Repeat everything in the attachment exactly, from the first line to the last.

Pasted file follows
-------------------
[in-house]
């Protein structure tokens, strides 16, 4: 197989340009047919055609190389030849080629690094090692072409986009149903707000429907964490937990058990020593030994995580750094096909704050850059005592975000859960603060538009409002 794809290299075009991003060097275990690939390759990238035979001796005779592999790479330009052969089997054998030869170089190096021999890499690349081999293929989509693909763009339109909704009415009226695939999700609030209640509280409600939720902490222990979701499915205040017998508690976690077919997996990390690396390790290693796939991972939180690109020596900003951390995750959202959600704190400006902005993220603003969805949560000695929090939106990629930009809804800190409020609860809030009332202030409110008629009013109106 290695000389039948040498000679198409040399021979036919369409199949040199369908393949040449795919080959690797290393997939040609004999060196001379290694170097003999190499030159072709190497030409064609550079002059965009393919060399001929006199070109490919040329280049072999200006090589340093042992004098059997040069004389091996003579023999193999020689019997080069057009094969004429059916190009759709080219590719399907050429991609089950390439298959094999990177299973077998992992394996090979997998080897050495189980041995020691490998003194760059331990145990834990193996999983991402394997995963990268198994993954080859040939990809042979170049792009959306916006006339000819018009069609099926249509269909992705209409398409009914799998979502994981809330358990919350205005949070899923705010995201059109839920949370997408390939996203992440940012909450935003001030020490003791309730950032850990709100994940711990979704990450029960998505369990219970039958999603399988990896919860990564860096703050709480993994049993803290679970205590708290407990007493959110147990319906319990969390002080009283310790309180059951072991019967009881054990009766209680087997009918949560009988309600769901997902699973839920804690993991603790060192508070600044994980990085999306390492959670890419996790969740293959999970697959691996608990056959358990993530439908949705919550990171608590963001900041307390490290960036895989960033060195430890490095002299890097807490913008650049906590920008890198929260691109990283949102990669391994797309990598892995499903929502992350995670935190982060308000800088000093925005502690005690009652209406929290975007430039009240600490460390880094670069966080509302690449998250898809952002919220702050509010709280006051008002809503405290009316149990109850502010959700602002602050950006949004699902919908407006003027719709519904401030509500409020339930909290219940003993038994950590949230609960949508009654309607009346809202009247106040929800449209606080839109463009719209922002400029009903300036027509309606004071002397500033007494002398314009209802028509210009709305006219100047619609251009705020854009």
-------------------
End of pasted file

[in-house]
């Protein structure tokens, strides 16, 4: 197989340009047919055609190389030849080629690094090692072409986009149903707000429907964490937990058990020593030994995580750094096909704050850059005592975000859960603060538009409002 794809290299075009991003060097275990690939390759990238035979001796005779592999790479330009052969089997054998030869170089190096021999890499690349081999293929989509693909763009339109909704009415009226695939999700609030209640509280409600939720902490222990979701499915205040017998508690976690077919997996990390690396390790290693796939991972939180690109020596900003951390995750959202959600704190400006902005993220603003969805949560000695929090939106990629930009809804800190409020609860809030009332202030409110008629009013109106 290695000389039948040498000679198409040399021979036919369409199949040199369908393949040449795919080959690797290393997939040609004999060196001379290694170097003999190499030159072709190497030409064609550079002059965009393919060399001929006199070109490919040329280049072999200006090589340093042992004098059997040069004389091996003579023999193999020689019997080069057009094969004429059916190009759709080219590719399907050429991609089950390439298959094999990177299973077998992992394996090979997998080897050495189980041995020691490998003194760059331990145990834990193996999983991402394997995963990268198994993954080859040939990809042979170049792009959306916006006339000819018009069609099926249509269909992705209409398409009914799998979502994981809330358990919350205005949070899923705010995201059109839920949370997408390939996203992440940012909450935003001030020490003791309730950032850990709100994940711990979704990450029960998505369990219970039958999603399988990896919860990564860096703050709480993994049993803290679970205590708290407990007493959110147990319906319990969390002080009283310790309180059951072991019967009881054990009766209680087997009918949560009988309600769901997902699973839920804690993991603790060192508070600044994980990085999306390492959670890419996790969740293959999970697959691996608990056959358990993530439908949705919550990171608590963001900041307390490290960036895989960033060195430890490095002299890097807490913008650049906590920008890198929260691109990283949102990669391994797309990598892995499903929502992350995670935190982060308000800088000093925005502690005690009652209406929290975007430039009240600490460390880094670069966080509302690449998250898809952002919220702050509010709280006051008002809503405290009316149990109850502010959700602002602050950006949004699902919908407006003027719709519904401030509500409020339930909290219940003993038994950590949230609960949508009654309607009346809202009247106040929800449209606080839109463009719209922002400029009903300036027509309606004071002397500033007494002398314009209802028509210009709305006219100047619609251009705020854009």